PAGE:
“Those we leave behind may drag us down.”
P. Uma Shankar, India’s Secretary of Power, may have summarized the Monday of GridWeek best. And as the undercurrent of the GridWeek conference, “collaboration” was a much-repeated theme on the event’s opening day.
With skyrocketing electrical demand — potentially the fastest-growing in the world — India is investing both dollars and man-power into the development of a smarter grid. In fact, the government of India recently launched both a Smart Grid Task Force and a Smart Grid Forum to ensure forward progress is driven by collaboration.
Collaboration on the consumer front will also be critical, and Mr. Shankar asserted that in the long run, Smart Grid will work only if it’s what consumers and utilities want.
Emerging economies like India will have unique opportunities and challenges, and many of Monday’s sessions at GridWeek were spent addressing that very topic. As part of the conference’s fourth annual International Summit, more than 200 global delegates engaged in dialogue around building a Smart Grid in emerging markets, international collaboration on standards, and international deployment experiences.
In India, Mr. Shankar discussed how many of the challenges with the electricity grid occur at the distribution level. He highlighted unauthorized energy consumption — like theft — as a key issue that must be dealt with. “Smart grid is not a luxury [in India], it’s a necessity,” he claimed.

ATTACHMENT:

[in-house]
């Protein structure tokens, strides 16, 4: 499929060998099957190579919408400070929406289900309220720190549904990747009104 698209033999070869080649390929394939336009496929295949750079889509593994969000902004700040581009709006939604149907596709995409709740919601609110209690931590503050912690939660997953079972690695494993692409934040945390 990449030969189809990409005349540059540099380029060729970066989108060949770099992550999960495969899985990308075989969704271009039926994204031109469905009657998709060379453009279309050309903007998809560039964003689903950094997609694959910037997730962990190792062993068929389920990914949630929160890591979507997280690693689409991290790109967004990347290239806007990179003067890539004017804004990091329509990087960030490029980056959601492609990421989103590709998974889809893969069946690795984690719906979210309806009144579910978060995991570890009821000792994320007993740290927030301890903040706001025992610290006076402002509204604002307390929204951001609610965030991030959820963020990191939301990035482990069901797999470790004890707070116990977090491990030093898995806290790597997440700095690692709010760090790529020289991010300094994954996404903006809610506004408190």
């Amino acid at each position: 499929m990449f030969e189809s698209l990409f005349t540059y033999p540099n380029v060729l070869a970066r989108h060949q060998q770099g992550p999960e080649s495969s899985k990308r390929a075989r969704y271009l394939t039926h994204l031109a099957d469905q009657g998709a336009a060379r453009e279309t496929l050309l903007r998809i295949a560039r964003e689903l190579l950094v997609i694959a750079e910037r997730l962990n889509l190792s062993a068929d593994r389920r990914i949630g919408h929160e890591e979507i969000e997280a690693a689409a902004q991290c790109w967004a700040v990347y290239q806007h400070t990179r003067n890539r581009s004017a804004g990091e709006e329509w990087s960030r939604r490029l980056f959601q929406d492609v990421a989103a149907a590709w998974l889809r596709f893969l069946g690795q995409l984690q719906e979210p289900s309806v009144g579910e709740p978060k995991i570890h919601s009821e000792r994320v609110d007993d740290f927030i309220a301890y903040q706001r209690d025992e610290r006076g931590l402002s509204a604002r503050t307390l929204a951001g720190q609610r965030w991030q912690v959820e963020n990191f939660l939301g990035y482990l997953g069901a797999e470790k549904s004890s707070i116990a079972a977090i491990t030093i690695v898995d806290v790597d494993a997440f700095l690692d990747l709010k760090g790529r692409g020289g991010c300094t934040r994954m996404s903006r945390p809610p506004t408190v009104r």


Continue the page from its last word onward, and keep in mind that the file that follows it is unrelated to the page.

Nicole Y. Lamb-Hale, Assistant Secretary for Manufacturing and Services, U.S. Department of Commerce, stressed the need for Smart Grid technologies within these fast-growing economies. In her Monday keynote, she reiterated the requirement for global collaboration to expand trade with international partners and ensure interoperable technology standards are developed.
Best practice sharing from U.S. and global Smart Grid deployments will be a top focus of GridWeek over the next three days. Sharing “wins” from Hydro One’s Smart Grid roll-out, Laura Formusa, President and CEO of Hydro One, Inc., discussed the utility’s numerous efforts to drive clean energy, distributed generation, and consumer engagement.
Ms. Formusa discussed Ontario’s plan “to get off coal,” and how Hydro One is actively encouraging distributed generation via an aggressive feed-in tariff program, which has made Ontario the leading province for wind and solar capacity in Canada. Additionally, the utility is working hard to engage consumers — announcing the development of a new, state-of-the-art customer-education center in Ontario.
In addition to the International Summit, the second Consumer Symposium of 2011 took place yesterday, addressing key customer challenges in a collaborative forum. Engaged participants focused on identifying solutions for: innovations in energy literacy, protecting our vulnerable residents, and leaving no community behind.
Echoing Mr. Shankar’s sentiment about collaboration from this morning, Ms. Formusa said: “If you want to travel quickly, go alone. If you want to go a great distance, you better go as a group.”
GridWeek will be gathering quite “the group” over the next few days. Stay tuned for updates from the show, and be sure to follow the Twitter conversation at #GridWeek.
Photo by Freedigitalphotos.